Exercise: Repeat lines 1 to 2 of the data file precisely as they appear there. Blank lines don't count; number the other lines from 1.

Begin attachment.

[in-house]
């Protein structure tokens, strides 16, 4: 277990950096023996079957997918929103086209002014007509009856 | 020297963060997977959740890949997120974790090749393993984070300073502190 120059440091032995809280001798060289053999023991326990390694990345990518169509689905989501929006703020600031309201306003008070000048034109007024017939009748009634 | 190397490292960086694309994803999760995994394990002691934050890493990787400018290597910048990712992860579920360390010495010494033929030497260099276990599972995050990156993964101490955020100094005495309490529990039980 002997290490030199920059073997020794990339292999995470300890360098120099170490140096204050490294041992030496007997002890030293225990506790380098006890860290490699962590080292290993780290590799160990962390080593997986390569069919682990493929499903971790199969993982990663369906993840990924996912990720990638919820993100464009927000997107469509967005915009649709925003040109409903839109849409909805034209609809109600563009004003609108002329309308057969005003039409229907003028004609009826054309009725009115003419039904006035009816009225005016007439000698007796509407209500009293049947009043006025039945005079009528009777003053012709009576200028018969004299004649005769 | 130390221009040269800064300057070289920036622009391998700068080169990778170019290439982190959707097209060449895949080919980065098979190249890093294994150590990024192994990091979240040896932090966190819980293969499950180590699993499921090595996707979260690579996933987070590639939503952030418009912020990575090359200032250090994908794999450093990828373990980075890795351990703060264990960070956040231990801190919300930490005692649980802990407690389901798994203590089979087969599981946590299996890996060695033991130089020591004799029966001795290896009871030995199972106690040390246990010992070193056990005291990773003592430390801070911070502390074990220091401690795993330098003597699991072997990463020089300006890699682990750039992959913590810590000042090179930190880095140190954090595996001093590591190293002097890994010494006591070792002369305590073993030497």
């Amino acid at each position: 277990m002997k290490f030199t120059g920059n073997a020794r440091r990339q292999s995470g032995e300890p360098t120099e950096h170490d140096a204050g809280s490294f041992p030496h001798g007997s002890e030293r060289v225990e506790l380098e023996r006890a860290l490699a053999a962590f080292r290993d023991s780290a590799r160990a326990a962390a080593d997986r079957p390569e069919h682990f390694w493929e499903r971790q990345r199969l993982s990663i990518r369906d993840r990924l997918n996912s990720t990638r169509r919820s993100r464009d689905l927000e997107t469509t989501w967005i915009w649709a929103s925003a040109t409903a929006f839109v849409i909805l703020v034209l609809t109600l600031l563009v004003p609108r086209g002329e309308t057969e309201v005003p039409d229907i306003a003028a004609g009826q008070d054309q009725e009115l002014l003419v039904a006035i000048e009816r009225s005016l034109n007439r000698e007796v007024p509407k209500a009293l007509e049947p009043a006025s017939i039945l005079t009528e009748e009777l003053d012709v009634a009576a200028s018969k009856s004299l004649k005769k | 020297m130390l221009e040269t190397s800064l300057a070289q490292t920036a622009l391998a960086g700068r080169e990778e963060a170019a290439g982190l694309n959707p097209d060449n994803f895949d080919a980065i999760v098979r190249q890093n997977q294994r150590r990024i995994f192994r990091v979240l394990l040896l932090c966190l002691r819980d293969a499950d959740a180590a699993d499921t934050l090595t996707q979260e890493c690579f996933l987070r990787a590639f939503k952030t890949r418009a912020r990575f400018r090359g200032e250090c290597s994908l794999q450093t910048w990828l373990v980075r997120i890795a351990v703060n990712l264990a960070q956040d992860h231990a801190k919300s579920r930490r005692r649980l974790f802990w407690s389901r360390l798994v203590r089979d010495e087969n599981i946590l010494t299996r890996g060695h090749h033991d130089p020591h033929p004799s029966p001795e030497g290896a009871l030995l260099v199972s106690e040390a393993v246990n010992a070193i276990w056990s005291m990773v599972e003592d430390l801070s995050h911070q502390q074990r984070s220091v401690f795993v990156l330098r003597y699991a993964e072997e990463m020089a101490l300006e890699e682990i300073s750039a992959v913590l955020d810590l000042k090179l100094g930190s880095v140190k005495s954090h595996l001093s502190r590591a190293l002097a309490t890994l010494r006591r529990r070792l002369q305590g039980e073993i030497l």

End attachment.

[in-house]
């Protein structure tokens, strides 16, 4: 277990950096023996079957997918929103086209002014007509009856 | 020297963060997977959740890949997120974790090749393993984070300073502190 120059440091032995809280001798060289053999023991326990390694990345990518169509689905989501929006703020600031309201306003008070000048034109007024017939009748009634 | 190397490292960086694309994803999760995994394990002691934050890493990787400018290597910048990712992860579920360390010495010494033929030497260099276990599972995050990156993964101490955020100094005495309490529990039980 002997290490030199920059073997020794990339292999995470300890360098120099170490140096204050490294041992030496007997002890030293225990506790380098006890860290490699962590080292290993780290590799160990962390080593997986390569069919682990493929499903971790199969993982990663369906993840990924996912990720990638919820993100464009927000997107469509967005915009649709925003040109409903839109849409909805034209609809109600563009004003609108002329309308057969005003039409229907003028004609009826054309009725009115003419039904006035009816009225005016007439000698007796509407209500009293049947009043006025039945005079009528009777003053012709009576200028018969004299004649005769 | 130390221009040269800064300057070289920036622009391998700068080169990778170019290439982190959707097209060449895949080919980065098979190249890093294994150590990024192994990091979240040896932090966190819980293969499950180590699993499921090595996707979260690579996933987070590639939503952030418009912020990575090359200032250090994908794999450093990828373990980075890795351990703060264990960070956040231990801190919300930490005692649980802990407690389901798994203590089979087969599981946590299996890996060695033991130089020591004799029966001795290896009871030995199972106690040390246990010992070193056990005291990773003592430390801070911070502390074990220091401690795993330098003597699991072997990463020089300006890699682990750039992959913590810590000042090179930190880095140190954090595996001093590591190293002097890994010494006591070792002369305590073993030497």